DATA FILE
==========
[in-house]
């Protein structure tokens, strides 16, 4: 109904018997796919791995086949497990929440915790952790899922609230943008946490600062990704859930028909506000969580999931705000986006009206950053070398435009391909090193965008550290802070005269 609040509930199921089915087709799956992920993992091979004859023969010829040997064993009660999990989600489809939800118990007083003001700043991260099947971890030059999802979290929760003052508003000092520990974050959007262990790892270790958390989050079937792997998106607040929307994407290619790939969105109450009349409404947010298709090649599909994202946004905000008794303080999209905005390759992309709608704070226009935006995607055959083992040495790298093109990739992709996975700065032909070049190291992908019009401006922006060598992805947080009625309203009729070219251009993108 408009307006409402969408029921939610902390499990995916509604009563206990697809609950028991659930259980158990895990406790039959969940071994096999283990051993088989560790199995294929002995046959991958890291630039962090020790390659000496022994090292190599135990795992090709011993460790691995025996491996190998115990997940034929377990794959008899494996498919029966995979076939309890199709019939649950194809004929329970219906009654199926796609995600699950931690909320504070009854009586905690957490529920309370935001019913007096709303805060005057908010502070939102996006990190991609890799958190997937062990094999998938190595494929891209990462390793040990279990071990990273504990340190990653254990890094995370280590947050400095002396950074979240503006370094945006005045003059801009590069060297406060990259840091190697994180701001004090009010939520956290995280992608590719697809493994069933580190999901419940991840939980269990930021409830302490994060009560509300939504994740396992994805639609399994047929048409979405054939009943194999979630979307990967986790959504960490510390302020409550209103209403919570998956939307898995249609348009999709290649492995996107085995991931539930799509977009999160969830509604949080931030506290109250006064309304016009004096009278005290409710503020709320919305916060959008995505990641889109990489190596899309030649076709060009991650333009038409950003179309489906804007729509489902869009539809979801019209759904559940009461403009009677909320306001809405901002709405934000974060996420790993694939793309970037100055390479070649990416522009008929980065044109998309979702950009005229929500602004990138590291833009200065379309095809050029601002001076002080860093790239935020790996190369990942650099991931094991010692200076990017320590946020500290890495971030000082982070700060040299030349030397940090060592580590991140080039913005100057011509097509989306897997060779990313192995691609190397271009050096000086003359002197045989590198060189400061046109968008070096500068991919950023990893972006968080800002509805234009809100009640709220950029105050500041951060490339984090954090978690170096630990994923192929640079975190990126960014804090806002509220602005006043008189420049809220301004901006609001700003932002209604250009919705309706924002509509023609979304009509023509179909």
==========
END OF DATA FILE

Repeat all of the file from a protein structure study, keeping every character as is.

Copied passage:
[in-house]
């Protein structure tokens, strides 16, 4: 109904018997796919791995086949497990929440915790952790899922609230943008946490600062990704859930028909506000969580999931705000986006009206950053070398435009391909090193965008550290802070005269 609040509930199921089915087709799956992920993992091979004859023969010829040997064993009660999990989600489809939800118990007083003001700043991260099947971890030059999802979290929760003052508003000092520990974050959007262990790892270790958390989050079937792997998106607040929307994407290619790939969105109450009349409404947010298709090649599909994202946004905000008794303080999209905005390759992309709608704070226009935006995607055959083992040495790298093109990739992709996975700065032909070049190291992908019009401006922006060598992805947080009625309203009729070219251009993108 408009307006409402969408029921939610902390499990995916509604009563206990697809609950028991659930259980158990895990406790039959969940071994096999283990051993088989560790199995294929002995046959991958890291630039962090020790390659000496022994090292190599135990795992090709011993460790691995025996491996190998115990997940034929377990794959008899494996498919029966995979076939309890199709019939649950194809004929329970219906009654199926796609995600699950931690909320504070009854009586905690957490529920309370935001019913007096709303805060005057908010502070939102996006990190991609890799958190997937062990094999998938190595494929891209990462390793040990279990071990990273504990340190990653254990890094995370280590947050400095002396950074979240503006370094945006005045003059801009590069060297406060990259840091190697994180701001004090009010939520956290995280992608590719697809493994069933580190999901419940991840939980269990930021409830302490994060009560509300939504994740396992994805639609399994047929048409979405054939009943194999979630979307990967986790959504960490510390302020409550209103209403919570998956939307898995249609348009999709290649492995996107085995991931539930799509977009999160969830509604949080931030506290109250006064309304016009004096009278005290409710503020709320919305916060959008995505990641889109990489190596899309030649076709060009991650333009038409950003179309489906804007729509489902869009539809979801019209759904559940009461403009009677909320306001809405901002709405934000974060996420790993694939793309970037100055390479070649990416522009008929980065044109998309979702950009005229929500602004990138590291833009200065379309095809050029601002001076002080860093790239935020790996190369990942650099991931094991010692200076990017320590946020500290890495971030000082982070700060040299030349030397940090060592580590991140080039913005100057011509097509989306897997060779990313192995691609190397271009050096000086003359002197045989590198060189400061046109968008070096500068991919950023990893972006968080800002509805234009809100009640709220950029105050500041951060490339984090954090978690170096630990994923192929640079975190990126960014804090806002509220602005006043008189420049809220301004901006609001700003932002209604250009919705309706924002509509023609979304009509023509179909």